$3,993,000
COO (in 2013)
 
A new view:
For now, Mr. Narvekar labors on the 63rd floor of the Chrysler building in mid-town Manhattan.  It’s America’s most elegant and famous Art Deco building, but, apart from the view, the CIMC offices are reportedly beige and utilitarian.  However, they do have some excellent custom software running behind their computer screens.
According to a 2012 interview, Narvekar, Holland and their small staff had spent eight years developing a systems platform that enables them to efficiently gauge both the performance of their third-party managers and the endowment’s exposure to various asset classes.
“If we want to know how much risk a particular manager has taken, or how his returns rate against those of his peers in a particular market, we can compute that very easily and quickly,” said Holland.  “If we need to determine how much risk exposure we have, say, in Europe, it’s remarkably easy for us to assess that and respond accordingly.”
We don’t know how much of that intellectual property Narv can bring to Boston, but it sounds like something worth emulating.
Narv is headed for HMC’s offices in the Boston Federal Reserve Building, a structure which resembles a giant concrete radiator.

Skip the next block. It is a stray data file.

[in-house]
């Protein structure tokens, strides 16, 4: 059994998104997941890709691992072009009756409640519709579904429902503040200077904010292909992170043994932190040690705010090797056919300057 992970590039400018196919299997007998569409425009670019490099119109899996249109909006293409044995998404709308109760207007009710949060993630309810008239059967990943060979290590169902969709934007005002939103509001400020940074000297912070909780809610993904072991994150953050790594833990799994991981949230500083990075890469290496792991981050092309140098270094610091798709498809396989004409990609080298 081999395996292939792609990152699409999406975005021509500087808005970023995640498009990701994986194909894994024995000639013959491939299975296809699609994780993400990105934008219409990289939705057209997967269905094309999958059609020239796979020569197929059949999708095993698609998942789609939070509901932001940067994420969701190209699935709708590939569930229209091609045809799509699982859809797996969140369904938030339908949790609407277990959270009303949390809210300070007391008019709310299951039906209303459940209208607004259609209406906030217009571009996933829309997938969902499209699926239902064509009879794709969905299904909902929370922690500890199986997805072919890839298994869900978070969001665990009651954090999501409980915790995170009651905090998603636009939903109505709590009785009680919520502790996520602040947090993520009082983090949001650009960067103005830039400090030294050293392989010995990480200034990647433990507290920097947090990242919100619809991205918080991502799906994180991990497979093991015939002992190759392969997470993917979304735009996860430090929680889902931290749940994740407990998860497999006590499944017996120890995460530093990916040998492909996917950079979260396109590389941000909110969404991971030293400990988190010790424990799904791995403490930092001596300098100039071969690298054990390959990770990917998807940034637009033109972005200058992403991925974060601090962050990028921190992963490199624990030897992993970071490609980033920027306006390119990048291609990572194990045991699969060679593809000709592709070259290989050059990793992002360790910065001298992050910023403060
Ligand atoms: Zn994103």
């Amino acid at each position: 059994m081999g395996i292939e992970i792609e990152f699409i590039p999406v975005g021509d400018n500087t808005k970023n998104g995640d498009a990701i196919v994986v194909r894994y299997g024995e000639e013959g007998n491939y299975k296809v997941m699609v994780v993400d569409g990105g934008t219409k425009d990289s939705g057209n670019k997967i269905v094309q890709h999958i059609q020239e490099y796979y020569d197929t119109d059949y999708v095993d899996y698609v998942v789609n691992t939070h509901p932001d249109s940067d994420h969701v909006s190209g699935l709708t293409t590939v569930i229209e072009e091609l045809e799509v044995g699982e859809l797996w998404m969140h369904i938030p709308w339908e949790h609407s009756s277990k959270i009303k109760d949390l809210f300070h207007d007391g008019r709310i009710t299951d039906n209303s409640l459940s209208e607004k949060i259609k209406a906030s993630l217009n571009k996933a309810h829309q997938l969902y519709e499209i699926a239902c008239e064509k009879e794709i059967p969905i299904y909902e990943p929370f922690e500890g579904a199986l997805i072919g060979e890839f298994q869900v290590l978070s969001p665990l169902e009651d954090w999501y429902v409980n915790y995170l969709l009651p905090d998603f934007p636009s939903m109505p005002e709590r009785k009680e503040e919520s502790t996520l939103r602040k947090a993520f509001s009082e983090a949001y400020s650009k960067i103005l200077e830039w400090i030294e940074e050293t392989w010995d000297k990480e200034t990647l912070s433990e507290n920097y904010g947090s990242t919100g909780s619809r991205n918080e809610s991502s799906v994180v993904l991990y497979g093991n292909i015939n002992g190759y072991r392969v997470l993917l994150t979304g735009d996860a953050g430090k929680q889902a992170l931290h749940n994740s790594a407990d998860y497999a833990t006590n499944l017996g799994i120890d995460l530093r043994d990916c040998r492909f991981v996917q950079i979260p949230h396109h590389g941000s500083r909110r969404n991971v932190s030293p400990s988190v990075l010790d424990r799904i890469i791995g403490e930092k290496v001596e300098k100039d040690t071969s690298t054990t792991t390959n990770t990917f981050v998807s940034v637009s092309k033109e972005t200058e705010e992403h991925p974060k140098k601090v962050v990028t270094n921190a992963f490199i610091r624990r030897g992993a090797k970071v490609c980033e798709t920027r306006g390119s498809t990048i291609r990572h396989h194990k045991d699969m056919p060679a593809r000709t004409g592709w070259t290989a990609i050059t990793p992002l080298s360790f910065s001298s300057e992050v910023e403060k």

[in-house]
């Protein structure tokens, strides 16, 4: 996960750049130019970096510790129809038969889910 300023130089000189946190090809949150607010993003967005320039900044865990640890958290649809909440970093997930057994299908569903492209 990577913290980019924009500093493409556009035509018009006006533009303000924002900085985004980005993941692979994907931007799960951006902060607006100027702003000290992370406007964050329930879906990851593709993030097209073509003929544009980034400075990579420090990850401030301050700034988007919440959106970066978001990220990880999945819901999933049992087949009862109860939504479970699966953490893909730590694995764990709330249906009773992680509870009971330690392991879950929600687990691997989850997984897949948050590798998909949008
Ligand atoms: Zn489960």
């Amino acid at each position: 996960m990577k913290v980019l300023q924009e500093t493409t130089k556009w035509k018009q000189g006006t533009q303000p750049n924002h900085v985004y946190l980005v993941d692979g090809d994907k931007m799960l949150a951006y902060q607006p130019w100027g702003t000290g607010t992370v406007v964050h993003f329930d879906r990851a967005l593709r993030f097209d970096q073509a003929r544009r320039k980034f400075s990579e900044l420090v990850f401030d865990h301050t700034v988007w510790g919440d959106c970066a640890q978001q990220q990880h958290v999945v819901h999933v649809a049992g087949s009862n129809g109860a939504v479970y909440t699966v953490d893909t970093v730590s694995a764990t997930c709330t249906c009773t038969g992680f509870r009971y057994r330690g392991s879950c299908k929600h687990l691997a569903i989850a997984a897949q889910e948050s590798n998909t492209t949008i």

However, tenants and their guests have exclusive access to the Harborview dining room on the 31st floor, with its spectacular view of the Bay.
Peroration: the long view:
John Harvard, the son of a butcher; graduate of Emmanuel College, Cambridge; and emigrant to the New World; died of tuberculosis in 1638 at the age of 30.  His maternal grandfather had been an acquaintance of William Shakespeare.
They called it consumption back then, and it was a slow death.  The young clergyman had ample time to consider his legacy.  He left half his money and all of his (even more valuable) books to a new college, the first in the English colonies.  The little school was already more than a century old when John Adams matriculated there in 1750.
Four hundred years later, Mr. Harvard’s statue surveys the passersby in Harvard Yard while, across the river, his keystone gift, now grown to over $35 billion, sustains one of the world’s greatest institutions of research, scholarship, and teaching.

Narv Narvekar is just the latest in a long line of stewards.  We think he’ll be a good one.

Charles Skorina works with leaders of endowments, foundations, and institutional asset managers to recruit Board Members, Executives Officers, Chief Investment Officers and Fund Managers. Mr. Skorina also publishes The Skorina Letter, a widely read professional publication providing news, research and analysis on institutional asset managers and tax-exempt funds. Prior to founding CASCo, Mr. Skorina worked for JP MorganChase in New York City and Chicago and for Ernst & Young in Washington, D.C.